I came across this info graphic on ways to help your trees survive the drought. Even if you allow your grass to die or decided to replace it with drought-tollernat and native plants, your trees are not only a significant investment in money and time, they add substantial value of your property and provide a number of environmental contributions.  Providing the correct amount of water and right nutrients can help trees and plants survive through severe droughts. If you would like to print this out and keep it handy to refer to, please Click Here

Prepared by the California Urban Forests Council and Invest from the Ground Up to help landscapers and property owners help trees not only survive a drought, but thrive in one. 

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Additional Information

For more information on sustainable landscape design, water management and plant selection, here are links to articles I’ve written on the subject :

Birmingham Largest Green Wall in U.S. Airport

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When I saw this article in the blog,  Total Landscape Care, I thought, “What a brilliant way to greet passengers coming off a claustrophobic  flight.”

Birmingham Airport Garden-Wall
Birmingham Airport Garden Wall

While I love to travel, I, as I am sure most of you who don’t fly First Class, have come to dread the prospect of getting from here to there shoe-horned into those sardine cans in the sky. And when you do get to where you’re going and join the rest of your cabin mates pouring into the terminal, you’re most often greeted by a noisy, advertising-filled environment you can’t wait to get out of.

I am a great advocate of green walls whether you want to cover a boring piece of concrete or make a statement in your entrance hall. Green walls can be constructed in any number of ways, out of a range of materials and can host a diverse selection of plants.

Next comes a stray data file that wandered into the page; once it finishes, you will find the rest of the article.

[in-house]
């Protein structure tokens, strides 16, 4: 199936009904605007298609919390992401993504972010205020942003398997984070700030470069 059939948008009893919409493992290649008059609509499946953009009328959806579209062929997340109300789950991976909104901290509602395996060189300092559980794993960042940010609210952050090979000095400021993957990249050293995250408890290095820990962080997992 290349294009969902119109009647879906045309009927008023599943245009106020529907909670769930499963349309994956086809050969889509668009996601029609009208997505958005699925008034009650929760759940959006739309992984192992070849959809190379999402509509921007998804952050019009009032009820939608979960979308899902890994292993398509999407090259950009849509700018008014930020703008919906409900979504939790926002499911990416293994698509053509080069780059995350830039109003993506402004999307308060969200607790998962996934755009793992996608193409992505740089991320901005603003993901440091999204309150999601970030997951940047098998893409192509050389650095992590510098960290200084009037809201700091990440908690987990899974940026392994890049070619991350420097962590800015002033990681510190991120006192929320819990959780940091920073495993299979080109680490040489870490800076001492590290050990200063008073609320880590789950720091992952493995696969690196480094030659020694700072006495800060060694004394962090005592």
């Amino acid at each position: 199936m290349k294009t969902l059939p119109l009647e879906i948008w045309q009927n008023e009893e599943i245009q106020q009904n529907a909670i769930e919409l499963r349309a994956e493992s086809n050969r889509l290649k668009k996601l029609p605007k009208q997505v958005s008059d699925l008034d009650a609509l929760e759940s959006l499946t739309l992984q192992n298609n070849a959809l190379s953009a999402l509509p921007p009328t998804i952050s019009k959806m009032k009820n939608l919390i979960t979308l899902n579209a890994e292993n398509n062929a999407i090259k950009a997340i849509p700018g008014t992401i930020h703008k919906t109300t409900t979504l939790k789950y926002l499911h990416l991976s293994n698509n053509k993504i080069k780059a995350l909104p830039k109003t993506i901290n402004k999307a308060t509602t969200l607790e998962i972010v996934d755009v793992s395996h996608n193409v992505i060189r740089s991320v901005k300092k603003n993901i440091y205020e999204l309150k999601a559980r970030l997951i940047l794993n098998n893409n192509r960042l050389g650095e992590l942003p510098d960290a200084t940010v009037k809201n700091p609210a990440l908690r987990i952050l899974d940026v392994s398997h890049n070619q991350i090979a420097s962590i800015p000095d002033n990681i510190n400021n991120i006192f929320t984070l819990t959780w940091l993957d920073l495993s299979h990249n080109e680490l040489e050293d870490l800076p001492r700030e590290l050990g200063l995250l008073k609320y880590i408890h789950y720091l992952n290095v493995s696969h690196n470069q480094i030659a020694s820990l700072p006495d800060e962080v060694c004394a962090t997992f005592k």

The Blog

Flowers-Green-WallThe first thing travelers see when they get off of a plane at the Birmingham-Shuttlesworth International Airport in Birmingham, Alabama, might not be welcoming faces. Instead, they will be greeted with the largest green wall in a U.S. airport.

The 1,400-square-foot living wall, called “Earth, Wind and Water: The Landscape of Alabama,” features 8,000 plants belonging to 60 species indigenous to the state, according to AL.com.

Living-WallDuring the past few years, the airport has undergone several renovations, and the wall goes toward the $201.6 million terminal modernization project. The green wall ties together themes from four regions in Alabama, showing plant life from the North Alabama uplands through the state’s river valleys and farmland to the coast, according to the site.

A few inches thick, the wall is covered with a layer of recycled fabric and an auto-irrigation system. Some of the species include orchids and insect-eating plants.

They also added hybrid pineapples, which will be harvested. The wall will be open to the public this month in Concourse C. 

One Of My Walls

Recently installed, this green wall was designed for full sun and uses a range of drought-tollerent plants. It serves as the visual backdrop for a fountain and  sculpture, helping to focus the eye in what is a large and very bright terrace.

Garden of Eva-2
Los Angeles Office of Homeland Security

 

SWIMMING POOLS – Ready To Take The Plunge?